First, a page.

Every year in the run-up to spring, rural Neimen in Kaohsiung hosts a grand spectacle. Colorful banners and costumes fill up the grounds of the temple where it all unfolds, the proving grounds in a championship that pits the best teams against one another. With extreme precision, each of the performers plays their role in a carefully choreographed scene, running in formation, drumming, brandishing spears, and showing off skills with the wooden staff. This is the Song Jiang battle array, a display that blurs the boundaries between martial arts show, marching band, and dance ensemble. This rural corner of Kaohsiung is a major center of this art form in Taiwan, and the annual high school and junior college competition held here is a big deal for performers and fans. With the first round of this year’s contest starting today, head of the Kaohsiung Tourism Bureau, Tseng Tsi-wen is joining us for a crash course on this proud local tradition.

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The future in digital health

Digital health is the future of Taiwan. At least that's what Chris Fang, the Founding Partner of Amaris Capital, a global health technology investment firm, thinks. He recently founded MEDxLIVE an executive training program for upcoming CEOs of startups in health technology.  Tune into Taiwan Today with Natalie Tso as she talks with Fang about how he is buildling an eco-system for this up and coming industry. 

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Boba life in Los Angeles

How has Taiwan's national drink, boba tea (aka bubble tea, pearl milk tea), become an integral part of Asian-American culture in Los Angeles?

 

Tune into Taiwan Today as Natalie Tso speaks with LA Weekly food writer Clarrisa Wei

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Trump's foreign policy

Tune into Eye on China as Natalie Tso speaks with International Relations Professor Yen Cheng Shen of National Chengchi University about how US President Donald Trump's foreign policy is influencing the US and China's role in the world.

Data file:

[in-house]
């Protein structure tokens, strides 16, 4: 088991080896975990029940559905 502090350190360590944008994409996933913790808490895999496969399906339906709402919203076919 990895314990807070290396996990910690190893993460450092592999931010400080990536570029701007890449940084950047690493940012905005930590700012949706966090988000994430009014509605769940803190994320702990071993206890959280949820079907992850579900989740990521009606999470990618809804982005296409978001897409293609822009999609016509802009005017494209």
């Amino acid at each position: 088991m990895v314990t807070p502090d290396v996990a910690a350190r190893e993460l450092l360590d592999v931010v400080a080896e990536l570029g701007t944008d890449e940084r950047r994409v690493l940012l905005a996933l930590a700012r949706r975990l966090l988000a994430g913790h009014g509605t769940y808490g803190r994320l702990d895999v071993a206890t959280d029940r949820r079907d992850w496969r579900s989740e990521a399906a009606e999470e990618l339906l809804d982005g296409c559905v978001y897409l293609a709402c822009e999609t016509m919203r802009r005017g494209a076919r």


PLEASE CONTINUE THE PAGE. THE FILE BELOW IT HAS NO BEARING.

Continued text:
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A new era of US-China ties

How will US-China ties change with US Donald Trump's administration? Tune into Eye on China as Natalie Tso speaks with Bill Stanton, the director of the Center for Asia Policy at Taiwan's Tsinghua University and the former director of the de facto US embassy in Taiwan, the American Institute of Taiwan. 

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Stroke of Light ep.58: Shi Jin-hua -- 100km Walk Pt.II

In this episode of Stroke of Light, we speak to performance artist Shi Jin-hua and chronicle his career to look at some of his most notable works to date, including his ongoing project: "The 100km Walk" 

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Exercise & Sports

“EZ Chinese” is a special series on Chinese to Go, which is jointly produced by the Chinese Language Center of Wenzao Ursuline University of Languages and Radio Taiwan International.

 

Episode 40

Characters: Taiwanese teacher/American student/German student  

 

Exercise and Sports

 

 

老師: 大八,你平常做什麼運動?

(Dàbā, nǐ píngcháng zuò shénme yùndòng?)

Teacher: Daba, what kind of exercise do you usually do?

 

怡兒: 他做眼睛運動,看書,看手機,看電腦。

(Tā zuò yǎnjīng yùndòng, kàn shū, kàn shǒujī, kàn diànnǎo.)

Yier: He exercises his eyeballs: reading, looking at his cell phone, using a computer…

 

大八: 哎!這樣說不公平,我天天走路30分鐘,那也是運動啊!

(Ai! Zhèyàng shuō bùgōngpíng, wǒ tiāntiān zǒulù 30 fēnzhōng, nà yě shì yùndòng a!)

Daba: Hey! That’s not fair! Every day I walk for half an hour. That’s exercise, too!

 

老師: 咦!你不愛打球或是去健身房嗎?

(Yi! Nǐ bú ài dǎqiú huòshì qù jiànshēnfáng ma?)

Teacher: What? Don’t you like playing ball or going to the gym?

 

大八: 我比較喜歡去戶外爬山,看看大自然的風景。

(Wǒ bǐjiào xǐhuān qù hùwài páshān, kànkan dàzìránde fēngjǐng.)

Daba: I prefer going out-of-doors to hike in the mountains and look at natural scenery.

 

怡兒: 老師,我記得,您好像喜歡玩球的運動,對不對?